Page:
Wilson has shown the wisdom, courage and leadership to point out not only what’s wrong with the police department, but also what’s right. She’s worked hard for city lawmakers and the public to understand how dangerous and complicated police work can be.

But she’s made the commitment to accept and adopt change to make the Aurora Police Department a far better organization to serve and protect the public — and to work for.

Wilson has our solid confidence as police chief at this time, and she has earned yours as well.  

 

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ImmovableLadder
ImmovableLadder
23 days ago

Just one day before the results of the police no-confidence survey were released, a televised city council candidate forum, sponsored in part by Sentinel Colorado, revealed a handful of city council candidates insisting Aurora’s police conundrum could be solved with more police “support” and less consternation.

Name names.

Concerned Citizen
Concerned Citizen
23 days ago

After I had heard about Ms Wilson participation in the March on the INS building at 39th and Peoria where the doors were attempted to be chained with people inside, her participation with the assault on the District 1 Police Station where the doors were again attempted to be chained and the building set on fire with people inside, with Ms Wilson’s participation in the siege of the Municipal building where again the buildings door where attempted to be chained shut and the building set on fire with people inside, with Ms Wilson’s lack of action when race drivers shut down I225 and the Police were unable to access the highway to stop the street racing. Has anyone ever heard of climbing over a fence and walking over to arrest the perpetrators????? All of these and more cause me to have little faith in the Police Administration.

Don Black
Don Black
23 days ago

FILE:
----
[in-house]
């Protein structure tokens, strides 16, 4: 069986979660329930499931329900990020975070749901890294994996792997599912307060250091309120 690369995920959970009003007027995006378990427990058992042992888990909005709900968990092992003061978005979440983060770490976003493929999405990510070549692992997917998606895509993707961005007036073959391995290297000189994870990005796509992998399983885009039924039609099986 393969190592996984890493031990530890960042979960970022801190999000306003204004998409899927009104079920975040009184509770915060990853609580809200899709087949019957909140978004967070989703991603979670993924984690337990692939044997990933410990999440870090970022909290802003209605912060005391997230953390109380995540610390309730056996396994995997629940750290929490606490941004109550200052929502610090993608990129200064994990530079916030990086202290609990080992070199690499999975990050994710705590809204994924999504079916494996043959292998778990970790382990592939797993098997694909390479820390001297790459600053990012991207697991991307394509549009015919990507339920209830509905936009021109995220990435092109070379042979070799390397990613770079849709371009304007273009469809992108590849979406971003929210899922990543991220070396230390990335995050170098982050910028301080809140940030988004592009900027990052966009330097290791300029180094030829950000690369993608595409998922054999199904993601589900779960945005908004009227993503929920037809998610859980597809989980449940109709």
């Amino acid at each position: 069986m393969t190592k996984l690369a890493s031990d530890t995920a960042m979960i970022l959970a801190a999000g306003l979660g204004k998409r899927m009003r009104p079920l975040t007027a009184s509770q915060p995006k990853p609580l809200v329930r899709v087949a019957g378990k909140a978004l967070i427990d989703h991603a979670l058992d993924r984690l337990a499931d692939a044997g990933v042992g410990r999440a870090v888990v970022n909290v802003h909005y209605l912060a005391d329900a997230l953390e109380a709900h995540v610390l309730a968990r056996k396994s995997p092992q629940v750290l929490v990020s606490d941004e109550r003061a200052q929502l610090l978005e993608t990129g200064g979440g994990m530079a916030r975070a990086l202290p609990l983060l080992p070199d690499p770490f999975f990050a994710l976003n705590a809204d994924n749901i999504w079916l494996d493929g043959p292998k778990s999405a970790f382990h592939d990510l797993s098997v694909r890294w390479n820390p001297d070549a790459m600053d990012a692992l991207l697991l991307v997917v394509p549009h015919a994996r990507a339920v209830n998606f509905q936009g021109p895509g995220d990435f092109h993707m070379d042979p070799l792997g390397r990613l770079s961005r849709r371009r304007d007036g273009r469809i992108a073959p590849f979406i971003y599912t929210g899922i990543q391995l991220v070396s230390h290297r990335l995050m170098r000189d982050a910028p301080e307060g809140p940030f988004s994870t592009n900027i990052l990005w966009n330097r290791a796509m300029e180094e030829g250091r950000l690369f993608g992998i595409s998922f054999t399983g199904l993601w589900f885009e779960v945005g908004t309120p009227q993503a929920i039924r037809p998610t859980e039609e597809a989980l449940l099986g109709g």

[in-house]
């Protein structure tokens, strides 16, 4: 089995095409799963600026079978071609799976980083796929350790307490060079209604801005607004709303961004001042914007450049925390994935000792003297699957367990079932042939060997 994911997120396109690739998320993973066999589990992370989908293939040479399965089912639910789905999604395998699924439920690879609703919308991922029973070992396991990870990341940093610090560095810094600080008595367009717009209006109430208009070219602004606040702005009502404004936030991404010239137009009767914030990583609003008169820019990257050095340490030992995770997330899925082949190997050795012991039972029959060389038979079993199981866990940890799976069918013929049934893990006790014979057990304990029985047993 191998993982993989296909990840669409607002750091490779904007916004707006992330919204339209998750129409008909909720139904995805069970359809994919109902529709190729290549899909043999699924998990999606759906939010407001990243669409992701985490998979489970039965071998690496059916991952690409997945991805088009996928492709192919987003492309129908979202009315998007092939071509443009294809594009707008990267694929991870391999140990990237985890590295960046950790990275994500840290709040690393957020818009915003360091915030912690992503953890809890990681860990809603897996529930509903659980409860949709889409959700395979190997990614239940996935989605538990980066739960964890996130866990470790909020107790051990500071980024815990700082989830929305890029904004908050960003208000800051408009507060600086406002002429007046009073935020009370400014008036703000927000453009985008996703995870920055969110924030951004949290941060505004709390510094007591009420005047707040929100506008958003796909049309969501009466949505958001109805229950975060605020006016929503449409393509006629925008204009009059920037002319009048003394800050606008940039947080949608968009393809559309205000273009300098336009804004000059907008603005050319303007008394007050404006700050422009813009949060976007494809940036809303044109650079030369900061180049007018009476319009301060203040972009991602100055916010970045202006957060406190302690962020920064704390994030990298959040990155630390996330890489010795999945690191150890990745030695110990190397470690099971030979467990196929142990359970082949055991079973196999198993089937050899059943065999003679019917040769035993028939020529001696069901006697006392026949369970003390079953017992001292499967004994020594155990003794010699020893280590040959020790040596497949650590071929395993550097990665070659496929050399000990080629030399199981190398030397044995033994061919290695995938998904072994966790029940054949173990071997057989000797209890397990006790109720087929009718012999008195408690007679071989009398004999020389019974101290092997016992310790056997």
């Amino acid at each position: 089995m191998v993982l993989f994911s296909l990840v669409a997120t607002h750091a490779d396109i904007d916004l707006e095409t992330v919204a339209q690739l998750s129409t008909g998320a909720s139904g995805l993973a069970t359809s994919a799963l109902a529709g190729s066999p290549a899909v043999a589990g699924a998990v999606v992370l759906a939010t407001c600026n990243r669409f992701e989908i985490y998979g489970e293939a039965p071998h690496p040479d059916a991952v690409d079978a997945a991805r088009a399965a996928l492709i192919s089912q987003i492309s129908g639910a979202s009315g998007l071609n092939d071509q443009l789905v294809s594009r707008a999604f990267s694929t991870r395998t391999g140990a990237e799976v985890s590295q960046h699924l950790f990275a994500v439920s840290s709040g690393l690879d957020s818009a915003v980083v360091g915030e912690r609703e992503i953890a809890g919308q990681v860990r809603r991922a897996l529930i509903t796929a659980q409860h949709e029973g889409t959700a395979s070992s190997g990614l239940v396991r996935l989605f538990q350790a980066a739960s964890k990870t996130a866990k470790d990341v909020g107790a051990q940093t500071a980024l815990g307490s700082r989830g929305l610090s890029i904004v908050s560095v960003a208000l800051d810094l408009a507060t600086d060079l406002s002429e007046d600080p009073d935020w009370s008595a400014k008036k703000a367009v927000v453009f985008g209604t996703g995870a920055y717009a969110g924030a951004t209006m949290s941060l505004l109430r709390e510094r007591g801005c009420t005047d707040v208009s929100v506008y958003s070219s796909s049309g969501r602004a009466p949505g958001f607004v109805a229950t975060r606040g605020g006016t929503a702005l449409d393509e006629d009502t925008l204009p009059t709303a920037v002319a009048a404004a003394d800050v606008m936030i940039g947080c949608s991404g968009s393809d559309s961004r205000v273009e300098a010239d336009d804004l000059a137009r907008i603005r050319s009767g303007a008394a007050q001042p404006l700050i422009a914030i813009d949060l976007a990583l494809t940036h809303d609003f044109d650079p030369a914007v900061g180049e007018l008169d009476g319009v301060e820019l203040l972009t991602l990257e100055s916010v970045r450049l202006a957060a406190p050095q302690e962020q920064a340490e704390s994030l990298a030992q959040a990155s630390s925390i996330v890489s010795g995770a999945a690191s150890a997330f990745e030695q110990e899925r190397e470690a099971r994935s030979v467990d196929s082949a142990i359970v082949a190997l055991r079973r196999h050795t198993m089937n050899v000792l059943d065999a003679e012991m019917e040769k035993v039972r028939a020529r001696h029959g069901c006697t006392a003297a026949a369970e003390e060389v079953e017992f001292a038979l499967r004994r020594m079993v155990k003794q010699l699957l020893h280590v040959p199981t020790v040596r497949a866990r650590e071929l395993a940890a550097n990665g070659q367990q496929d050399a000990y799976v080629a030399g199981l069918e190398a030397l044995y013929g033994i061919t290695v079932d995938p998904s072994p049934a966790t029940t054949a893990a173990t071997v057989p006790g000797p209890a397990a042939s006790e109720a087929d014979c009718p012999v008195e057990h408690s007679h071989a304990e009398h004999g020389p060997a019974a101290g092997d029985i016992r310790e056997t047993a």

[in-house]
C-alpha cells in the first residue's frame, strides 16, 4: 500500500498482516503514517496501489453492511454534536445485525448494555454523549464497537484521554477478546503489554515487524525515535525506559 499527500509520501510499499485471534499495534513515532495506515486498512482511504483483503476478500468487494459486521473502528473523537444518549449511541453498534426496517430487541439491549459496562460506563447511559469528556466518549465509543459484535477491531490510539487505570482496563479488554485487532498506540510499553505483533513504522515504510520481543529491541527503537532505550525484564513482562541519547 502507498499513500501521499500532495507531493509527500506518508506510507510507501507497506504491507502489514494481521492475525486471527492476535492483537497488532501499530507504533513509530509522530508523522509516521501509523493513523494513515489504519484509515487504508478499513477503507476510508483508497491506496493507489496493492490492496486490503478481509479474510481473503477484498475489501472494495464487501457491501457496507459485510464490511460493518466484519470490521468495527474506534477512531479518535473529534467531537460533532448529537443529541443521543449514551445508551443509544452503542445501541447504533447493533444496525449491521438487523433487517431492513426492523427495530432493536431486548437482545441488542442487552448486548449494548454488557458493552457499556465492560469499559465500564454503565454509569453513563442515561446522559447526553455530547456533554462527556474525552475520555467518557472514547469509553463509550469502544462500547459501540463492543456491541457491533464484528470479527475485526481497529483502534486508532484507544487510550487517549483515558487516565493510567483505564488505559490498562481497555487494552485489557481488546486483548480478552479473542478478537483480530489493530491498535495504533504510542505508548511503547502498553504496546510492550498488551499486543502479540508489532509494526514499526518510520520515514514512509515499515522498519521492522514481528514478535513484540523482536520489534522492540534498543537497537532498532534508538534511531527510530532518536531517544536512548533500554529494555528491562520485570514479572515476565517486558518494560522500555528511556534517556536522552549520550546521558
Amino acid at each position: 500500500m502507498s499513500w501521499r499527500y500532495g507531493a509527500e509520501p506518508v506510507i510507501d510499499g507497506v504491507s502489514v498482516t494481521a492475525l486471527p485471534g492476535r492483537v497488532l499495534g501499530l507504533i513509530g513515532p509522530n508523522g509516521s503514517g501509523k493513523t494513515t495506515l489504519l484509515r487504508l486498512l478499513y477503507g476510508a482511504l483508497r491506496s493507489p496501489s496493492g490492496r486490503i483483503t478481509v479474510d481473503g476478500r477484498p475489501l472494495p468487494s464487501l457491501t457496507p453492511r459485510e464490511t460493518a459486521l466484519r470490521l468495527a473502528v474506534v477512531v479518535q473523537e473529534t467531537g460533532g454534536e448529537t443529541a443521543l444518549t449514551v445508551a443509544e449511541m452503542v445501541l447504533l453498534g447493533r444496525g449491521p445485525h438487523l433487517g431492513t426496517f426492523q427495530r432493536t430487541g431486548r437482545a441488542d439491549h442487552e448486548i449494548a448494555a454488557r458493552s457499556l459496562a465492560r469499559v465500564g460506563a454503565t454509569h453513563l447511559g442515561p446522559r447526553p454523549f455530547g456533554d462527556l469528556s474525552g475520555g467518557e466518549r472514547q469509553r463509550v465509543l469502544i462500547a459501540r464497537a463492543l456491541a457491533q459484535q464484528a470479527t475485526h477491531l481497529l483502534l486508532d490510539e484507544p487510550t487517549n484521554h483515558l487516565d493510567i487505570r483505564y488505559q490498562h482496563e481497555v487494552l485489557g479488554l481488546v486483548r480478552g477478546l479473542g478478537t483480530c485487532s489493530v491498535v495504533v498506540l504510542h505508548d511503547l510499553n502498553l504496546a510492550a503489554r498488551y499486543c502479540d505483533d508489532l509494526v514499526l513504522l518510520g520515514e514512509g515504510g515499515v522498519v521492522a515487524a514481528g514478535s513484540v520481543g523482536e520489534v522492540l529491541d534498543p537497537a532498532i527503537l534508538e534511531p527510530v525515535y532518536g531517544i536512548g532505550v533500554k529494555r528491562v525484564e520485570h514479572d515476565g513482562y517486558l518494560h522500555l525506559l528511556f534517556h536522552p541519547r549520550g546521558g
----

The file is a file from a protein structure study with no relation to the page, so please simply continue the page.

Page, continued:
The Sentinel is right about the public not having any reason to not support Chief Wilson. The public, like the legislature, has no real knowledge about police work. The 442 officers who voted against voicing support for her do know something about police work and about Chief Wilson. Do you really think that they are just all evil racists who resist change? In today’s narrative, it is easy to find a former chief and other “experts” who will condemn APD. It is easy to have a biased investigation supported as fact. It is easy to call the legislature’s actions police reform when you don’t know anything about it. You won’t see any in depth examination of what the police reform bill actually did. Chief Wilson may have fired some people who deserved it, but that is pretty easy in today’s environment. When she instantly jumps to conclusions about officer’s actions and condemns them publicly before a court does, she adds to the public distrust. Each situation must be fairly investigated. To reopen cases where the experts in the department have already made a judgement smacks of political pandering. The people in the department know that Chief Wilson was never any type of leader throughout her career. They also know of her problems during her career. They know that Chief Wilson has not voiced the very real concerns that have been caused by the police reform bill. There have always been serious leadership issues in law enforcement. You may have seen leadership issues in whatever you do, too. Leadership can’t be weak and pandering like we see from Chief Wilson. The problems in police work have always been due to a lack of ethical and professional leadership. So, the people who are being put into leadership positions now are the people who never spoke up about the real problems in police work. They have curried favor, kept their mouths shut, and maintained a spotless record by doing nothing. Ironic that now you think they are good leaders. Chief Wilson doesn’t know much about police work. She does know how to curry favor. If she were a real chief, she would be telling you about how the police reform bill has crippled law enforcement. There are a few good things in the bill. Body cameras go a long way toward giving good supervisors the ammo to correct, discipline, and fire officers who don’t live up to a standard. Chief Wilson did nothing to help set standards during her career. You should understand that what you see on a body cam is often completely different from what a police professional sees. We can’t remediate or fire officers based upon what an uninformed and emotional public perceives. There is no bright spot in the future at this point. Chief Wilson and the community activists are simply doing things that keep officers from doing their jobs. You don’t know it and the Sentinel definitely doesn’t know it. Notice too, that the City of Aurora doesn’t want open discussion about these issues. When Chief Wilson gave her talks, they were carefully scripted and controlled to avoid any real informed questions. Law enforcement is dangerous and many of the people that officers deal with constantly lie. They have always yelled police brutality even where there was none. It takes the focus off of them and gives them a chance to avoid prosecution and to make money. For you to use your uninformed judgement to support the streetwise criminal simply helps to cripple law enforcement. Whatever your good intentions, it doesn’t help for you to blindly follow the present narrative. Chief Wilson is simply following that popular narrative to further her career. There isn’t any genuine concern for law enforcement or you behind her actions. She is simply a politician. By now, an adult should have some idea what that means. 442 officers know what that means. That is what comes from inside knowledge. I am sorry that the public is not privy too that knowledge.